The new PDPA Bill consists of 14 chapters. It brings out important provisions such as the duties of the data fiduciaries who decide how the data at hand should be processed. It can be the state or a company. A well-known example would be the Cambridge Analytica scandal. In this case, Facebook would be the Data Fiduciary that is the entity which decides as to how and how much of data to be processed and Cambridge Analytica would be the data processor which though important is not explicitly mentioned in the Act. It lays down restrictions on processing personal data and lays down the consent requirements while processing the accessible personal data. Moreover, it also specifies the data types which require consent before processing.

It even classifies data into personal and sensitive personal data and highlights how this categorization takes place. It also talks about the situations in which personal data can be procured without consent. Another highlight would be the rights granted to the data principals such as the right to confirmation and access, the right of erasure etc. The important part comes when the provisions talk of the restrictions for transferring personal data outside the country particularly in a situation where the Indian government is promoting MNC’s to invest in India.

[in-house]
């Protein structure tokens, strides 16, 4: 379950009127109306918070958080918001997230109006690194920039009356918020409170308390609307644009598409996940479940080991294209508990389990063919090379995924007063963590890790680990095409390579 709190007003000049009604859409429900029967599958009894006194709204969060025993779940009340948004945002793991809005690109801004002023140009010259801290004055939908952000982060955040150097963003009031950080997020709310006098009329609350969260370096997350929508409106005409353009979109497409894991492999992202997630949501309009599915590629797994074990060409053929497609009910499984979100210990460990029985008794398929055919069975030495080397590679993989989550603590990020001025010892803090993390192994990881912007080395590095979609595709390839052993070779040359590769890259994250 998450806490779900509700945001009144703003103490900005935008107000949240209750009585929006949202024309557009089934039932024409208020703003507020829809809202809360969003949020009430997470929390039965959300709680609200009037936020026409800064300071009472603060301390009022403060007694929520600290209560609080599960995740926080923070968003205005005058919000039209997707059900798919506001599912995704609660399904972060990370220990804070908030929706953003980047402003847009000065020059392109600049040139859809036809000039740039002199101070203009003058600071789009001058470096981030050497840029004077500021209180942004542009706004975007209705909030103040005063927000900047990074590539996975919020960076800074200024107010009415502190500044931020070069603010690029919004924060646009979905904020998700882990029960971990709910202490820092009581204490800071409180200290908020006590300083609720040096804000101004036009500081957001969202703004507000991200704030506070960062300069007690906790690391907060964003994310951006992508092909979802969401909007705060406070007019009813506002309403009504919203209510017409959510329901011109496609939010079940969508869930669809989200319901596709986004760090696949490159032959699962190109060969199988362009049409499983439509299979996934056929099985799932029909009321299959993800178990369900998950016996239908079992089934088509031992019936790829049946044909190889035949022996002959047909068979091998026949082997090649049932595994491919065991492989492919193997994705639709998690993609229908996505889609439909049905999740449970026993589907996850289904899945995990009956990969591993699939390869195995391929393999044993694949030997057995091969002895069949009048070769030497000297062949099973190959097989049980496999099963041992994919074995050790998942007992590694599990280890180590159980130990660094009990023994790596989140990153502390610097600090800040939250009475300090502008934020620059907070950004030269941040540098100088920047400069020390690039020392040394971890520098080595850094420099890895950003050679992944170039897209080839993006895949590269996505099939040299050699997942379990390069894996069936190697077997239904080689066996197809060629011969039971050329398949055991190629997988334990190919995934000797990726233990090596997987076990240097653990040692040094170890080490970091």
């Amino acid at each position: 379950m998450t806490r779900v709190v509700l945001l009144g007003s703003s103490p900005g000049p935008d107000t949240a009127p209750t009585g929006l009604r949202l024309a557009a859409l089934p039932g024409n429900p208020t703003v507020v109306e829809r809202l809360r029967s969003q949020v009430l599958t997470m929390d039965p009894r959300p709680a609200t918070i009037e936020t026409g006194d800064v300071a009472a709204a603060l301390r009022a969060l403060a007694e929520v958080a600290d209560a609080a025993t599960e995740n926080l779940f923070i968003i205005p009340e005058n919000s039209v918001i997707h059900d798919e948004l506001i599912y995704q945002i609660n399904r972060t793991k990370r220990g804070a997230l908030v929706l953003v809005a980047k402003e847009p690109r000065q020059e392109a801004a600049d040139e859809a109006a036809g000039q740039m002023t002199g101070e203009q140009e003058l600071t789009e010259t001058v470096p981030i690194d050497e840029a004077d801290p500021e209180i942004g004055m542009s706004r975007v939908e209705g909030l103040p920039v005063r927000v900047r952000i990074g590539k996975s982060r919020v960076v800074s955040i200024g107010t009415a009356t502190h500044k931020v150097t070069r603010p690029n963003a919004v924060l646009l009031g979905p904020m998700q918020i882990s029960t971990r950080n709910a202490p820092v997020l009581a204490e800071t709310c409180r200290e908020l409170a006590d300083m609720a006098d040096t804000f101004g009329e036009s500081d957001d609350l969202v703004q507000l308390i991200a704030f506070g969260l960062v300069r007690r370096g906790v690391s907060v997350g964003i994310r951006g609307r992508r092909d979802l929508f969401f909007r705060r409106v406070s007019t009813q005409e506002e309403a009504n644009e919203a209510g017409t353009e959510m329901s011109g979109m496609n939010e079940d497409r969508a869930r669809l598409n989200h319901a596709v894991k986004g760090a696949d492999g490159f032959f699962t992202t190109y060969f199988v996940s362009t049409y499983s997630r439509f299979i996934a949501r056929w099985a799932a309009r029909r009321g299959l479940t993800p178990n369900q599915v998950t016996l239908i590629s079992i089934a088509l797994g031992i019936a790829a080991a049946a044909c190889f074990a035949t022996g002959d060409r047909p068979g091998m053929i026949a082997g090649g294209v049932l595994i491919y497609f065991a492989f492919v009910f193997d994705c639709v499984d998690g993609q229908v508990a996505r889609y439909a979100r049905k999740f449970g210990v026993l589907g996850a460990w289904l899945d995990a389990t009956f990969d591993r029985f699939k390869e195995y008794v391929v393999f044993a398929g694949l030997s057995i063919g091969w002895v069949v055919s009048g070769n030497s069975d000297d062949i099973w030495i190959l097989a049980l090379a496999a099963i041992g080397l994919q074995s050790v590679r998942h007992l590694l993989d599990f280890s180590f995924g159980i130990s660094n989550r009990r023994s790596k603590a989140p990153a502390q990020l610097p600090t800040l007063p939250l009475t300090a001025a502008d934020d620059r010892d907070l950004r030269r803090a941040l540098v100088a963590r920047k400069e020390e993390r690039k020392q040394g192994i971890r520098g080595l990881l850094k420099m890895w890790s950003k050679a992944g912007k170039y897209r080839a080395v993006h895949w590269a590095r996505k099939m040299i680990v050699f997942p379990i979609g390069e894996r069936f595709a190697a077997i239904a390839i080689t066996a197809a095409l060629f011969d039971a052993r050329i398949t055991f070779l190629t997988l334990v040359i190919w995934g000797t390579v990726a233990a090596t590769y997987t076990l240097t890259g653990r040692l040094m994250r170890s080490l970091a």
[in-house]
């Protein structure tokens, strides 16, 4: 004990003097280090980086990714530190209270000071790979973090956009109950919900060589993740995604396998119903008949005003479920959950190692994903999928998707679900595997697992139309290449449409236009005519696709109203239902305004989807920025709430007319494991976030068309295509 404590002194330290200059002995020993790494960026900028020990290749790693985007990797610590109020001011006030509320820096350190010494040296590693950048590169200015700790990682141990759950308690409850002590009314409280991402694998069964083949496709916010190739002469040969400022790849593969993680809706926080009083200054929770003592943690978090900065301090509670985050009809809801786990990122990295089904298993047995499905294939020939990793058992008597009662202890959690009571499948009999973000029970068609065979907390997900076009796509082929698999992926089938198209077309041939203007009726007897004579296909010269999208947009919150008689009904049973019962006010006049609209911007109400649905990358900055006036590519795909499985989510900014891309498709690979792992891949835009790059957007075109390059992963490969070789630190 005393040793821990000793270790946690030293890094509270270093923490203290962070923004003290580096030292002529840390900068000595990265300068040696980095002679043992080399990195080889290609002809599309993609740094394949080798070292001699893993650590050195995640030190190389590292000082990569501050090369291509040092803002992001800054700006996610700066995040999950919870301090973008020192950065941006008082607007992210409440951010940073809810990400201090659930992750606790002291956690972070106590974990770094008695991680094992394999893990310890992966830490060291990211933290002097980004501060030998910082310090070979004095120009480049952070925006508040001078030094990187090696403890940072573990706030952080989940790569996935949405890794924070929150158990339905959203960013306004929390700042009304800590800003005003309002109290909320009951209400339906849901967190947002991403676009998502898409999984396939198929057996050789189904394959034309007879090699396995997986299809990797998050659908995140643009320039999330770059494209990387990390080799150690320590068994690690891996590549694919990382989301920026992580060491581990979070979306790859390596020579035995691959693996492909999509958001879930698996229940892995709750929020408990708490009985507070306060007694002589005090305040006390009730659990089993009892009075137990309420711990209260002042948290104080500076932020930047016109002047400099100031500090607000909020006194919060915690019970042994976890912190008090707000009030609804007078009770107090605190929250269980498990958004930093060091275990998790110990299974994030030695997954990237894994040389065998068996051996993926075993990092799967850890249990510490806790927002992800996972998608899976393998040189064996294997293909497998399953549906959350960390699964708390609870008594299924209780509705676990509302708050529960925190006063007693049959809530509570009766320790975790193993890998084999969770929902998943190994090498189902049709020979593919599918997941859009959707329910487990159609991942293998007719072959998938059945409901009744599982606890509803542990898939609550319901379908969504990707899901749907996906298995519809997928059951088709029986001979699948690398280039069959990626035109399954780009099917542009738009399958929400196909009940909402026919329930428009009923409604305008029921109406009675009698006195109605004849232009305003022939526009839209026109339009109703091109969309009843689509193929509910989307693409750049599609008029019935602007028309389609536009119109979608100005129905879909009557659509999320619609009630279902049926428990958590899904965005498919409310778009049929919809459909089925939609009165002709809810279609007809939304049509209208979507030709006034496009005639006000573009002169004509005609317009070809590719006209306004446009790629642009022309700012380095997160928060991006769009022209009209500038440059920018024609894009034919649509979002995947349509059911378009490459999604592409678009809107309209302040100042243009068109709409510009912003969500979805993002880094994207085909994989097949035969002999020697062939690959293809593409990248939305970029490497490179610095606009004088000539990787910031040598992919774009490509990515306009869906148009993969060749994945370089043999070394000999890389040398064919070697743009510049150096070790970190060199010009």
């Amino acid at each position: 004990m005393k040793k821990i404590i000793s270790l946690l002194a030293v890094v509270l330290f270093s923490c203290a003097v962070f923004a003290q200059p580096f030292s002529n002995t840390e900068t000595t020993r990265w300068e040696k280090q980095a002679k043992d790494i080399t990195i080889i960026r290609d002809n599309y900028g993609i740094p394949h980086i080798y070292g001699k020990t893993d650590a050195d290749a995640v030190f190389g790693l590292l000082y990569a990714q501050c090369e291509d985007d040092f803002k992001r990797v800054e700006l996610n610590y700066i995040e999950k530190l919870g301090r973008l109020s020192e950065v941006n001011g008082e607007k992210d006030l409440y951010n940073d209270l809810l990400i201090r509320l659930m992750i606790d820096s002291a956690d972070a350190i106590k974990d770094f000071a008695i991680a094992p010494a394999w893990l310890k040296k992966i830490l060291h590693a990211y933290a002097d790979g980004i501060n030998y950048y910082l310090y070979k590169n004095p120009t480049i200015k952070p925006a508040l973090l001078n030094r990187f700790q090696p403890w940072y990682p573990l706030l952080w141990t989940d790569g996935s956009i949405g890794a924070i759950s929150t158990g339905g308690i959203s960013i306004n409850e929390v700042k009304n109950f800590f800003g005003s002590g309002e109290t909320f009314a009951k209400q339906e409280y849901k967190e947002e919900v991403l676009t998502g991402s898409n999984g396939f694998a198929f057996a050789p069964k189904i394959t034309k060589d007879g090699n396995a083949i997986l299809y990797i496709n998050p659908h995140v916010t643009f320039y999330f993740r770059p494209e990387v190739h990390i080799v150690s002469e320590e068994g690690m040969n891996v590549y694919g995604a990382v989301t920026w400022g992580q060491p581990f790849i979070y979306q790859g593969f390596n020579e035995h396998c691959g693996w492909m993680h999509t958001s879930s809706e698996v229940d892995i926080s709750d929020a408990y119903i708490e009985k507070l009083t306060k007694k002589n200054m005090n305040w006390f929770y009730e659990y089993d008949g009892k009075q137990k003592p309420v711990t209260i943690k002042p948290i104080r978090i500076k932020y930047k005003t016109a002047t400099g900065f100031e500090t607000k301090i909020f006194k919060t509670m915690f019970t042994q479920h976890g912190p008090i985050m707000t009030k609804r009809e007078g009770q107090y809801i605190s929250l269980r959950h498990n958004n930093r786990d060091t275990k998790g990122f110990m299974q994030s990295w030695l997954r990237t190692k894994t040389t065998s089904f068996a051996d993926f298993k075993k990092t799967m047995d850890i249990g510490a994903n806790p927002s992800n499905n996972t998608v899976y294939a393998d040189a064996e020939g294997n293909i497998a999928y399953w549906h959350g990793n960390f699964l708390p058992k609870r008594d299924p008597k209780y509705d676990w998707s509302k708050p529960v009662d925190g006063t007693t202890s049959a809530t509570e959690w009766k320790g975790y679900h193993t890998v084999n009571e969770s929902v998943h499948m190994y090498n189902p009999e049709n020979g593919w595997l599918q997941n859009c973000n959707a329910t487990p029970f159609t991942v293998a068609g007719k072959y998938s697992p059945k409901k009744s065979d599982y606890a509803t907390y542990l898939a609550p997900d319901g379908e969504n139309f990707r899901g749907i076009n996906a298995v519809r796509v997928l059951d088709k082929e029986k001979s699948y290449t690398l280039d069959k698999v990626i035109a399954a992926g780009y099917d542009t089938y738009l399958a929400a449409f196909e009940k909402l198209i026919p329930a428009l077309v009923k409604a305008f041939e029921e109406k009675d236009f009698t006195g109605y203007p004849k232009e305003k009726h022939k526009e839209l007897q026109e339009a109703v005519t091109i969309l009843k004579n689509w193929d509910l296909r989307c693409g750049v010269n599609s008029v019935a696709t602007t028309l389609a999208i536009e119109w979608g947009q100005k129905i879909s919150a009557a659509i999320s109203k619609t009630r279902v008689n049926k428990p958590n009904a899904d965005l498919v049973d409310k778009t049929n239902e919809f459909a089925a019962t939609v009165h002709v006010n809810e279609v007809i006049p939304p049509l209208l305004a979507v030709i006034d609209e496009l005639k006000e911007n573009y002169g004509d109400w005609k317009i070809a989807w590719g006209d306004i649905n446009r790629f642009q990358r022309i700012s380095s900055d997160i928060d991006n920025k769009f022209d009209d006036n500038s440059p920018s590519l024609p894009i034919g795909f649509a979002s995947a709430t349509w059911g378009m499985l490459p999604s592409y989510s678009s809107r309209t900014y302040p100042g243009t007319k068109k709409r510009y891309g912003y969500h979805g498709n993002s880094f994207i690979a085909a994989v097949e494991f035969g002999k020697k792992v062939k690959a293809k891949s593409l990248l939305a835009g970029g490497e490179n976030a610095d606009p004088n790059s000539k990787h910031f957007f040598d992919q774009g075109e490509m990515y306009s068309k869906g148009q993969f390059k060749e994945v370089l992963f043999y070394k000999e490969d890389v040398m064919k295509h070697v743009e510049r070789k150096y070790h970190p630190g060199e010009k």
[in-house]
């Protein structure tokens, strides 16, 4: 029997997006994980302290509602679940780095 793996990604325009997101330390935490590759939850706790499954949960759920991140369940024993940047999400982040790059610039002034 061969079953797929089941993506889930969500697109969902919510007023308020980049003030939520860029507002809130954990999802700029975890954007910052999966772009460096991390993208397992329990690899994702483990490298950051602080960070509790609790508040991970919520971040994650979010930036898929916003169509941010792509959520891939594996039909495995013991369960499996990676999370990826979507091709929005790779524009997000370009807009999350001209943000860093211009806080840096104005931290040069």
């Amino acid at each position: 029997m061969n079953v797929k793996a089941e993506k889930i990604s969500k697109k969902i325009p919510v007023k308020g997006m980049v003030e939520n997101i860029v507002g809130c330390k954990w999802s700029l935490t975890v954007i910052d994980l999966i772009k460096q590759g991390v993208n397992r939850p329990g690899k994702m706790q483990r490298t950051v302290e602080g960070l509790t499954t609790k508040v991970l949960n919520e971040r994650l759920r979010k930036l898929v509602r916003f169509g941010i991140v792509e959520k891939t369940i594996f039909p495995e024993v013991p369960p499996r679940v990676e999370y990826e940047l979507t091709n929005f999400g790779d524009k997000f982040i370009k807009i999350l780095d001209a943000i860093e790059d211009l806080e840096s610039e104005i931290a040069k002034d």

Another highlight feature is the setup of the data protection authority who is to safeguard and implement the data protection regime in India. Penalties and exemptions have been allotted a chapter. The act also provides for an effective redressal mechanism by authorizing an appellate tribunal specifically for this purpose.


Experts point out three important deficiencies in the method which would be followed to implement the bill. Firstly, the bill increasingly relays on strengthening the consent based mechanisms for data protections which the experts believe would not benefit in the long run. The increased disclosure requirements to users about the usage of their data would lead it to becoming less effective and further counter productive leading individuals to take less responsibility while sharing their data.

Secondly, the preventive framework proposed in the bill could significantly raise the compliance cost for private businesses who are small-medium industries. Also the Bill could compel the businesses to share non-personal data which could have deleterious effects.

The third major issue with the bill is the proposed setup of the Data Protection Authority (DPA). This body will be tasked with regulating the provisions of the bill to frame regulations on issues such as mechanisms for taking consent, limitations on the use of data, and cross-border transfer of data etc. Considering India’s low regulatory capacity this could either lead to under regulation or over regulation.



1) Carnegie India,for%20data%20protection%20in%20India.&text=Union%20of%20India%20held%20that,a%20fundamental%20right%20to%20privacy.



1) Kharak Singh Vs Union of India 1963 AIR 1295

2) Justice K.S Puttuswamy Vs UOI WRIT PETITION (CIVIL) NO 494 OF 2012

3) State of NCT Delhi vs Unique Identification Authority India (2018)